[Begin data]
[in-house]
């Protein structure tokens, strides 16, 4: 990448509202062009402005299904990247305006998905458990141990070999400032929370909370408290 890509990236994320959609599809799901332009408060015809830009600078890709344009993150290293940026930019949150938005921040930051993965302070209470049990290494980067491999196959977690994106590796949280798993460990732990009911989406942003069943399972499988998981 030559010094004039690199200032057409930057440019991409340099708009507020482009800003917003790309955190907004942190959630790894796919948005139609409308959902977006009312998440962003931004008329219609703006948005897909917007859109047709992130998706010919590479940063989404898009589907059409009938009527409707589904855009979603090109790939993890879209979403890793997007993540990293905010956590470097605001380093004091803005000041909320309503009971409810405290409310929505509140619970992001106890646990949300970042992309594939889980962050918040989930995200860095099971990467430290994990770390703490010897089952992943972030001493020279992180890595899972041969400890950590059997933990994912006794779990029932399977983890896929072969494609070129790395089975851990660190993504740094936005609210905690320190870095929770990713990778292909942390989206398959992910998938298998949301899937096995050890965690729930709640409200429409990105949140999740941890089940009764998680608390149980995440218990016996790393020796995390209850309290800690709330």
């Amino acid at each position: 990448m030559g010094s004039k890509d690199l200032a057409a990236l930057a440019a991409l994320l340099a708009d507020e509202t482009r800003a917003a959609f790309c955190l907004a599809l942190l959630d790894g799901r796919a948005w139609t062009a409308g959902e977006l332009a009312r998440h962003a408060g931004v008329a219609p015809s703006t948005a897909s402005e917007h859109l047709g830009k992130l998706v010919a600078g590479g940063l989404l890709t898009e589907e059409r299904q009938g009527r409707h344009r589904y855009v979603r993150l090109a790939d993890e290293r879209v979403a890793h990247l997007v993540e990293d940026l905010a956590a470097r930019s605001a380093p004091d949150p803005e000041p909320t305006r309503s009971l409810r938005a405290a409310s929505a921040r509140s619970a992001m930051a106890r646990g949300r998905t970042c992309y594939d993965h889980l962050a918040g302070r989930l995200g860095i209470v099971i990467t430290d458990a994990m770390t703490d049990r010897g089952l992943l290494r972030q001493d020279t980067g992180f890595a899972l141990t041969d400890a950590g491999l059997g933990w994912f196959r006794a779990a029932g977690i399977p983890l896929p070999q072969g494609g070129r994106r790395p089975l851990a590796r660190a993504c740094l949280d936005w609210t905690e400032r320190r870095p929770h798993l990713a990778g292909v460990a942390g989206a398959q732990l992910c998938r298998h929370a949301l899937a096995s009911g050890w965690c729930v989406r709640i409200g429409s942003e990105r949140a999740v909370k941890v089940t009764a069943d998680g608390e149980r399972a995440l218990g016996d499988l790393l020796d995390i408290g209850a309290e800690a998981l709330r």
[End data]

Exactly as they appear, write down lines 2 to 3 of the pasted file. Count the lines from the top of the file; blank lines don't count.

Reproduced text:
């Protein structure tokens, strides 16, 4: 990448509202062009402005299904990247305006998905458990141990070999400032929370909370408290 890509990236994320959609599809799901332009408060015809830009600078890709344009993150290293940026930019949150938005921040930051993965302070209470049990290494980067491999196959977690994106590796949280798993460990732990009911989406942003069943399972499988998981 030559010094004039690199200032057409930057440019991409340099708009507020482009800003917003790309955190907004942190959630790894796919948005139609409308959902977006009312998440962003931004008329219609703006948005897909917007859109047709992130998706010919590479940063989404898009589907059409009938009527409707589904855009979603090109790939993890879209979403890793997007993540990293905010956590470097605001380093004091803005000041909320309503009971409810405290409310929505509140619970992001106890646990949300970042992309594939889980962050918040989930995200860095099971990467430290994990770390703490010897089952992943972030001493020279992180890595899972041969400890950590059997933990994912006794779990029932399977983890896929072969494609070129790395089975851990660190993504740094936005609210905690320190870095929770990713990778292909942390989206398959992910998938298998949301899937096995050890965690729930709640409200429409990105949140999740941890089940009764998680608390149980995440218990016996790393020796995390209850309290800690709330």
């Amino acid at each position: 990448m030559g010094s004039k890509d690199l200032a057409a990236l930057a440019a991409l994320l340099a708009d507020e509202t482009r800003a917003a959609f790309c955190l907004a599809l942190l959630d790894g799901r796919a948005w139609t062009a409308g959902e977006l332009a009312r998440h962003a408060g931004v008329a219609p015809s703006t948005a897909s402005e917007h859109l047709g830009k992130l998706v010919a600078g590479g940063l989404l890709t898009e589907e059409r299904q009938g009527r409707h344009r589904y855009v979603r993150l090109a790939d993890e290293r879209v979403a890793h990247l997007v993540e990293d940026l905010a956590a470097r930019s605001a380093p004091d949150p803005e000041p909320t305006r309503s009971l409810r938005a405290a409310s929505a921040r509140s619970a992001m930051a106890r646990g949300r998905t970042c992309y594939d993965h889980l962050a918040g302070r989930l995200g860095i209470v099971i990467t430290d458990a994990m770390t703490d049990r010897g089952l992943l290494r972030q001493d020279t980067g992180f890595a899972l141990t041969d400890a950590g491999l059997g933990w994912f196959r006794a779990a029932g977690i399977p983890l896929p070999q072969g494609g070129r994106r790395p089975l851990a590796r660190a993504c740094l949280d936005w609210t905690e400032r320190r870095p929770h798993l990713a990778g292909v460990a942390g989206a398959q732990l992910c998938r298998h929370a949301l899937a096995s009911g050890w965690c729930v989406r709640i409200g429409s942003e990105r949140a999740v909370k941890v089940t009764a069943d998680g608390e149980r399972a995440l218990g016996d499988l790393l020796d995390i408290g209850a309290e800690a998981l709330r």